The kerfuffle over CBO’s estimates for the Affordable Care Act’s “risk corridors” program—which undermined a fast-moving Republican campaign to make repealing “insurance companies subsidies” a central demand (and perhaps even the chief demand made in conjunction with a debt limit increase)—may tell us more about conservatives than about Obamacare. Why, after all, did they so avidly embrace a crusade based on a claim that might be so easily refuted? Jonathan Chait had a good explanation yesterday:
Conservatives have assumed that of course risk corridors will pay out more to insurers, because of course the exchanges in Obamacare are failing to attract healthy customers and must be propped up. The quietest news in the CBO forecast is that there’s no evidence this is happening. Yes, the bungled health-care launch lost two months of valuable outreach time, and implanted plenty of skepticism about the new law among consumers who knew little about it beside the failed website. Right-wing intellectuals spent last fall arguing not whether Obamacare was collapsing, but whether the entire liberal project was collapsing. (Yuval Levin last November: “it looks as though we may be witnessing a failure of the administrative state on a level unimagined even by its staunchest critics.”) Only a couple weeks ago, I futilely attempted to rebut two conservatives claiming the law was already “beyond repair.”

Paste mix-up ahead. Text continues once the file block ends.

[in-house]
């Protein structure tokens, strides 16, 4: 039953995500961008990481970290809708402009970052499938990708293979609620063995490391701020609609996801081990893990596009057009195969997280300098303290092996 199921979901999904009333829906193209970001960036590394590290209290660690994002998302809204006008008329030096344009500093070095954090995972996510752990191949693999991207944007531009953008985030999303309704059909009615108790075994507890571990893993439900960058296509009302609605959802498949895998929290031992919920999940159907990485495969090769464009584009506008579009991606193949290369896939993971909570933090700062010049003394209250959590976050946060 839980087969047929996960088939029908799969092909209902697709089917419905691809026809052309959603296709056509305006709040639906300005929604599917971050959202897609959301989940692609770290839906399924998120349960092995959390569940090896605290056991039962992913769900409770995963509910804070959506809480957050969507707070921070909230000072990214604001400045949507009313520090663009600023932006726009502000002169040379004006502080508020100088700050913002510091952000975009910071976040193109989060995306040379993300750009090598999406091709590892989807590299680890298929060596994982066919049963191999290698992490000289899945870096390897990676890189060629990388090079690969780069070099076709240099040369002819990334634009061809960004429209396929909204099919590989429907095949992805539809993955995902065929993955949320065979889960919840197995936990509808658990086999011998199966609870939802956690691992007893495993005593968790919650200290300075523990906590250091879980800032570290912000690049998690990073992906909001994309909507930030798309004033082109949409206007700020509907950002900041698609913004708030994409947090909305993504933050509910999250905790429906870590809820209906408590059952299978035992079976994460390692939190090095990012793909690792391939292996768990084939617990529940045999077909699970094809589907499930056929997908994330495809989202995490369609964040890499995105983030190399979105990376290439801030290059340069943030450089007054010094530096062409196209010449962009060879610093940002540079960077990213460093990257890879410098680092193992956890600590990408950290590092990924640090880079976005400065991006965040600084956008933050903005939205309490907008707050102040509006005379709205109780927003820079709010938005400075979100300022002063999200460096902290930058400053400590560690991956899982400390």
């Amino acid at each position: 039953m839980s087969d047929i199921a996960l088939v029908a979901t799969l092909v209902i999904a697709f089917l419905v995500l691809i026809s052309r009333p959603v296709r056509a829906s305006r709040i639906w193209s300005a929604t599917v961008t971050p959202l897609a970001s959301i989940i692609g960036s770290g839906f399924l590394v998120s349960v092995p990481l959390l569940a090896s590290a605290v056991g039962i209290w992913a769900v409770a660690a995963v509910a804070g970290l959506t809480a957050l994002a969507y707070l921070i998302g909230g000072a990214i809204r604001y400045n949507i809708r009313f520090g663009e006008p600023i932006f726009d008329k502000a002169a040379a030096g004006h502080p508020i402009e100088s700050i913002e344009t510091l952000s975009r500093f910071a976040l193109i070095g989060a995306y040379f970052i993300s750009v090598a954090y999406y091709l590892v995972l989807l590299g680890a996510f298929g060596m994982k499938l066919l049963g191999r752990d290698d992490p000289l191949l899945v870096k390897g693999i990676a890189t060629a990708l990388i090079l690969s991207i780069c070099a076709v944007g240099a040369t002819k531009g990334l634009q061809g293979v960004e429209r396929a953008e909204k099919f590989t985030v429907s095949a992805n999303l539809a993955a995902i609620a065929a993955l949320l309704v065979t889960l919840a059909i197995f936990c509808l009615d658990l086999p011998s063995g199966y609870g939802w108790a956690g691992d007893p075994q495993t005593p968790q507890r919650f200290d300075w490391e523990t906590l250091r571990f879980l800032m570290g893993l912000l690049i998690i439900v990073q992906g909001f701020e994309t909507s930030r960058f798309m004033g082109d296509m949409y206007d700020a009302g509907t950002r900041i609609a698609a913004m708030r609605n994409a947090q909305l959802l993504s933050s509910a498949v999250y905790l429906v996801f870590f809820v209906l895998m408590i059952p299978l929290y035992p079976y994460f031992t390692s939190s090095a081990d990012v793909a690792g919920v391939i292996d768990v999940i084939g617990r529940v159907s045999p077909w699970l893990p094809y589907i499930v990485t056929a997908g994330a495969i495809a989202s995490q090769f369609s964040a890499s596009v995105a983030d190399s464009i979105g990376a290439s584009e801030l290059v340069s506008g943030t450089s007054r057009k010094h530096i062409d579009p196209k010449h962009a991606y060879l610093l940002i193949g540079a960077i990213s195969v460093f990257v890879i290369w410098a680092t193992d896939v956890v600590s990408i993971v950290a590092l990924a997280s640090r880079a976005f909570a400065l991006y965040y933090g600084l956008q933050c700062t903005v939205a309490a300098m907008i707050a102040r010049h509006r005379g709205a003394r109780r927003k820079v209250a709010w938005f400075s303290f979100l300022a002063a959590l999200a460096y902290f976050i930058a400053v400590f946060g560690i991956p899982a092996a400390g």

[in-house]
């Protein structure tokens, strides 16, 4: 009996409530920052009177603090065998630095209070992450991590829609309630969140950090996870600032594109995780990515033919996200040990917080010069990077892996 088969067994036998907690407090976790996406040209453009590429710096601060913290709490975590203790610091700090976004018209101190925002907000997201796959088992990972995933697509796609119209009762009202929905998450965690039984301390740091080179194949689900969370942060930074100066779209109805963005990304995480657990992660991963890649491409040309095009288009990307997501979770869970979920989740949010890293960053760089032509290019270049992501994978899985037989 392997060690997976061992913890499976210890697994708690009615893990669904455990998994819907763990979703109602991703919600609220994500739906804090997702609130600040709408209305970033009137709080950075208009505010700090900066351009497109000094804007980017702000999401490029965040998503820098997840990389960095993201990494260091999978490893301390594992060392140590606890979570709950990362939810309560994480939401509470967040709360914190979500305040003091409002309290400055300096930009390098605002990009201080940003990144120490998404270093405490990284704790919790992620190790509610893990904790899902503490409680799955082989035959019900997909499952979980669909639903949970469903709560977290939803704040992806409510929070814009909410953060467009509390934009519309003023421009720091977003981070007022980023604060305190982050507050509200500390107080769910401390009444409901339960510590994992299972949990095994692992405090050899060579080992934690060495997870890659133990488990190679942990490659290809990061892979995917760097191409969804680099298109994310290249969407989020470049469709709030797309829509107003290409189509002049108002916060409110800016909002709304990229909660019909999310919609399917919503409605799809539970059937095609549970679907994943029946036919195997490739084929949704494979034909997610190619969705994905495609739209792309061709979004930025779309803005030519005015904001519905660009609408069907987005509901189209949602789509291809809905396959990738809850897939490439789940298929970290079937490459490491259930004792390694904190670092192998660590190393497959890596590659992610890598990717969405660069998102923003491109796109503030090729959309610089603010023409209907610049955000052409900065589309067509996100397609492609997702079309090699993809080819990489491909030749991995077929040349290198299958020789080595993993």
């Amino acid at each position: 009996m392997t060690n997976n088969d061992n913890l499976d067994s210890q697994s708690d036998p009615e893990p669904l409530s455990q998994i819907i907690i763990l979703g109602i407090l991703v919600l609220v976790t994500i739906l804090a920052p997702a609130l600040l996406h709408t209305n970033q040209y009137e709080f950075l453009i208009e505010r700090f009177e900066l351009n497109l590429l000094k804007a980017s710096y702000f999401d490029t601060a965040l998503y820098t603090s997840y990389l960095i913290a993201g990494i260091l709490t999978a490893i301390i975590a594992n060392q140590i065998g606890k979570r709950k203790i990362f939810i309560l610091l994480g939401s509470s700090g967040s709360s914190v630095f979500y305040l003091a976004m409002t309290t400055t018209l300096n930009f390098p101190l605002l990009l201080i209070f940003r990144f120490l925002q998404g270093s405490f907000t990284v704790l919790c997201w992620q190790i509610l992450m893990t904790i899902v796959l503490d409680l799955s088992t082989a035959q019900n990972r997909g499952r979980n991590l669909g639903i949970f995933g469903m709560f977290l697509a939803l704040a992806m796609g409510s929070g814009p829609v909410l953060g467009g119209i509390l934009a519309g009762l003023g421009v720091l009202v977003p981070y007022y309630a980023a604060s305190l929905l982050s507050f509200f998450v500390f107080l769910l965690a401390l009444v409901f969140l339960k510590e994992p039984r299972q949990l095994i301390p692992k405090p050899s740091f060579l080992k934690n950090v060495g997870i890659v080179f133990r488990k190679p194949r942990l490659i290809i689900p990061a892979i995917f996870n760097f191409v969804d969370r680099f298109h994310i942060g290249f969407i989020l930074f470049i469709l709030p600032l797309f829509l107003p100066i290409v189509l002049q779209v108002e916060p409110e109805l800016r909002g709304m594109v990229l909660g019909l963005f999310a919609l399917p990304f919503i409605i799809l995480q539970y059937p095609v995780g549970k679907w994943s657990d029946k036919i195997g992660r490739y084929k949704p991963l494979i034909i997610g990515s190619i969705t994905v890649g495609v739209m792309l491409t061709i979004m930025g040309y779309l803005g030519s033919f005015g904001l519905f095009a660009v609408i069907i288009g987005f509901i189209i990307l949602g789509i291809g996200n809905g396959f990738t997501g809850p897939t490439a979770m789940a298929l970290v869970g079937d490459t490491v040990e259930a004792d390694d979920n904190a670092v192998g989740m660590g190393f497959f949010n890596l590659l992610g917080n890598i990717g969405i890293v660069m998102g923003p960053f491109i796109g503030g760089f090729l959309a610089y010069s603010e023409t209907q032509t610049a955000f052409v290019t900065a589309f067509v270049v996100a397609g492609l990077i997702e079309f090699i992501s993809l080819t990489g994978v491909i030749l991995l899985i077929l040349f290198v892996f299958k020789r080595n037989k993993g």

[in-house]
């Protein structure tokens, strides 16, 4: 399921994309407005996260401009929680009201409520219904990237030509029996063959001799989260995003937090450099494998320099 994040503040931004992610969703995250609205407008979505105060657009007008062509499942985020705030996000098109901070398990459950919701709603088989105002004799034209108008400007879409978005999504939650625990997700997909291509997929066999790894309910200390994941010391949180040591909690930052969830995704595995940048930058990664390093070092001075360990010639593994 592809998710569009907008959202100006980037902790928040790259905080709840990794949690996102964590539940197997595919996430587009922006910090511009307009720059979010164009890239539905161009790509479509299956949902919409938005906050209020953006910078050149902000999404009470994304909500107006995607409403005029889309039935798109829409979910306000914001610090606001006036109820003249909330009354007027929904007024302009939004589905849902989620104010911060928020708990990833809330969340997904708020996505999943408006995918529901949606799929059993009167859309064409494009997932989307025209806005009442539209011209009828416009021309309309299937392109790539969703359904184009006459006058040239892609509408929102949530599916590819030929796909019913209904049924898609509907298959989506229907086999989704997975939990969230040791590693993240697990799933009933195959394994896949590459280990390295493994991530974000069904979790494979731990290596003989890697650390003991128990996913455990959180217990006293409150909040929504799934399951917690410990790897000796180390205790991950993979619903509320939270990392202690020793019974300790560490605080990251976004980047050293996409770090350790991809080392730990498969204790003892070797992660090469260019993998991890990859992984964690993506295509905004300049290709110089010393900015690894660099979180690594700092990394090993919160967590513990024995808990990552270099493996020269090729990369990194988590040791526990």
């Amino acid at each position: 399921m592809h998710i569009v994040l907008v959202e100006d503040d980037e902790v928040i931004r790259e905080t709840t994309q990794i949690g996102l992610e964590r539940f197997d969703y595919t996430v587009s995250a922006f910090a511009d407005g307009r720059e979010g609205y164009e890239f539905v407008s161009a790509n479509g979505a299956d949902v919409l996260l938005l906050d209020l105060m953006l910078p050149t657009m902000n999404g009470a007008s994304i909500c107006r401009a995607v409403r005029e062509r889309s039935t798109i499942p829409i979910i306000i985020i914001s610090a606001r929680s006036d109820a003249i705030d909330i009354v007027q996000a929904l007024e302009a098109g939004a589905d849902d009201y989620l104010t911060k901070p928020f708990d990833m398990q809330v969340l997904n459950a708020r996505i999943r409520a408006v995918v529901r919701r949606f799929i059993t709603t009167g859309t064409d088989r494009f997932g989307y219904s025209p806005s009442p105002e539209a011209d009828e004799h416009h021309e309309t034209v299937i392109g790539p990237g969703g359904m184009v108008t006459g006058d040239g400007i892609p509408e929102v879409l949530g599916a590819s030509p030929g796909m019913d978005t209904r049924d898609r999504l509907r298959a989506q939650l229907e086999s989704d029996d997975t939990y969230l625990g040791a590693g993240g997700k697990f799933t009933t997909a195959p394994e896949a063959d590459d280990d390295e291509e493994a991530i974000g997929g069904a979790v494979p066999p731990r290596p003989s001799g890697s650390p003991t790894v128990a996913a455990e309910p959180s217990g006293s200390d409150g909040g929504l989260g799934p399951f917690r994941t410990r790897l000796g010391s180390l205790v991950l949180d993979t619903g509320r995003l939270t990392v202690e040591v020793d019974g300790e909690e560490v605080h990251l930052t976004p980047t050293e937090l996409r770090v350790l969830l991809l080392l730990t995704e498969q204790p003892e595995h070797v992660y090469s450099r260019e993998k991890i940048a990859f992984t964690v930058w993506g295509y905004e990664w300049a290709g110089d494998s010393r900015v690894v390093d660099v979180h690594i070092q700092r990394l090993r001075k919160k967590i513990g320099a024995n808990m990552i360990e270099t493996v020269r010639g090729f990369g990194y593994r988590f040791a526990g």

Today’s report projects that the bungled launch will mean enrollment in the exchanges will collapse all the way from seven million people to six million people. Now, the number of people in the plan isn’t the only or best measure of its success, but it is a measure critics have seized upon. The existence of the nefarious Obamacare Bailout was a second reason - as the House Republican hearing asks, why the need for a bailout, if not to save a doomed law? There’s no reason why the lack of an Obamacare bailout should prevent conservatives from feeling anger at it anyway.
This is a pretty good example of the “epistemic closure” conservatives have been accused of—sometimes by fellow conservatives—in the last few years. Obamacare is by definition doomed to failure, so the least shred of evidence consistent with that failure proves it for all time, along with all the corollaries you can draw from that failure. It’s humanly understandable, of course: once you stack several major partisan talking points atop an ideologically convenient assumption, doubting it when the facts start coming in is very difficult and painful. So it’s easier to ignore the conflicting information, or reinterpret it, or just change the subject, and keep on keeping on.
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